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Sci Rep. 2017 Aug 17;7(1):8623. doi: 10.1038/s41598-017-08299-x.

TLR4-Mediated Placental Pathology and Pregnancy Outcome in Experimental Malaria.

Author information

1
Departamento de Ciências Biológicas, Universidade Federal de São Paulo, Diadema, Brazil.
2
Departamento de Parasitologia, Instituto de Ciências Biomédicas, Universidade de São Paulo, Sao Paulo, Brazil.
3
Hospital Israelita Albert Einstein, São Paulo, Brazil.
4
Departamento de Biologia Celular e do Desenvolvimento, Instituto de Ciências Biomédicas, Universidade de São Paulo, São Paulo, Brazil.
5
Departamento de Genética, Evolução e Bioagentes, Instituto de Biologia, Universidade Estadual de Campinas, Campinas, Brazil.
6
Departamento de Imunologia, Instituto de Ciências Biomédicas, Universidade de São Paulo, São Paulo, Brazil.
7
Departamento de Análises Clínicas e Toxicológicas, Faculdade de Ciências Farmacêuticas, Universidade de São Paulo, São Paulo, Brazil.
8
Departamento de Parasitologia, Instituto de Ciências Biomédicas, Universidade de São Paulo, Sao Paulo, Brazil. marinho@usp.br.

Abstract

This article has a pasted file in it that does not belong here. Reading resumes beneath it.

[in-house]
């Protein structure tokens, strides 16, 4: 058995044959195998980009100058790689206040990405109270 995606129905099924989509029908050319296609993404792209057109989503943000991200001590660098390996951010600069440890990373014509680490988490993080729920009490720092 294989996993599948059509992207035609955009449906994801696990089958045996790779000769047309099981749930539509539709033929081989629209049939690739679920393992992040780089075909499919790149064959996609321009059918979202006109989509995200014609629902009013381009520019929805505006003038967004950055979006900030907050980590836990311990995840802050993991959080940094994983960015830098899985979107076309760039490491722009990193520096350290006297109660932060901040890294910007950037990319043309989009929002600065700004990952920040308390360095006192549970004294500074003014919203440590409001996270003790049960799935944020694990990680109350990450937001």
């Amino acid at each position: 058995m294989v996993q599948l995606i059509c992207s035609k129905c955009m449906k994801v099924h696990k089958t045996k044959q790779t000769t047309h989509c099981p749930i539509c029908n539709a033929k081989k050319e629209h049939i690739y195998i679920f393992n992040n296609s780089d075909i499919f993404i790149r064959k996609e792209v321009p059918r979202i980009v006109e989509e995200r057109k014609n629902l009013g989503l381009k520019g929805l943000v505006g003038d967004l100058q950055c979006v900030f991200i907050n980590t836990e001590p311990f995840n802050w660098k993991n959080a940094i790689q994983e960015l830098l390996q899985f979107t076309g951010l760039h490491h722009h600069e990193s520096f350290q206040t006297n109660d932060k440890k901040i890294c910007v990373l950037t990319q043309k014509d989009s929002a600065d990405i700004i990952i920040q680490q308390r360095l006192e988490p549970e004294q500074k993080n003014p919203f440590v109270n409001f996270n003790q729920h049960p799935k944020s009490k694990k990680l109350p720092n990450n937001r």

Malaria-associate pregnancy has a significant impact on infant morbidity and mortality. The detrimental effects of malaria infection during pregnancy have been shown to correlate with immune activation in the placental tissue. Herein we sought to evaluate the effect of Toll-like receptors (TLRs) activation on placental malaria (PM) development by using the Plasmodium berghei NK65GFP infection model. We observed that activation of the innate immune system by parasites leads to PM due to local inflammation. We identified TLR4 activation as the main pathway involved in the inflammatory process in the placental tissue since the absence of functional TLR4 in mice leads to a decrease in the pro-inflammatory responses, which resulted in an improved pregnancy outcome. Additionally, a similar result was obtained when infected pregnant mice were treated with IAXO-101, a TLR4/CD14 blocker. Together, this study illustrates the importance of TLR4 signalling for the generation of the severe inflammatory response involved in PM pathogenesis. Therefore, our results implicate that TLR4 blockage could be a potential candidate for therapeutic interventions to reduce malaria-induced pathology both in the mother and the fetus.

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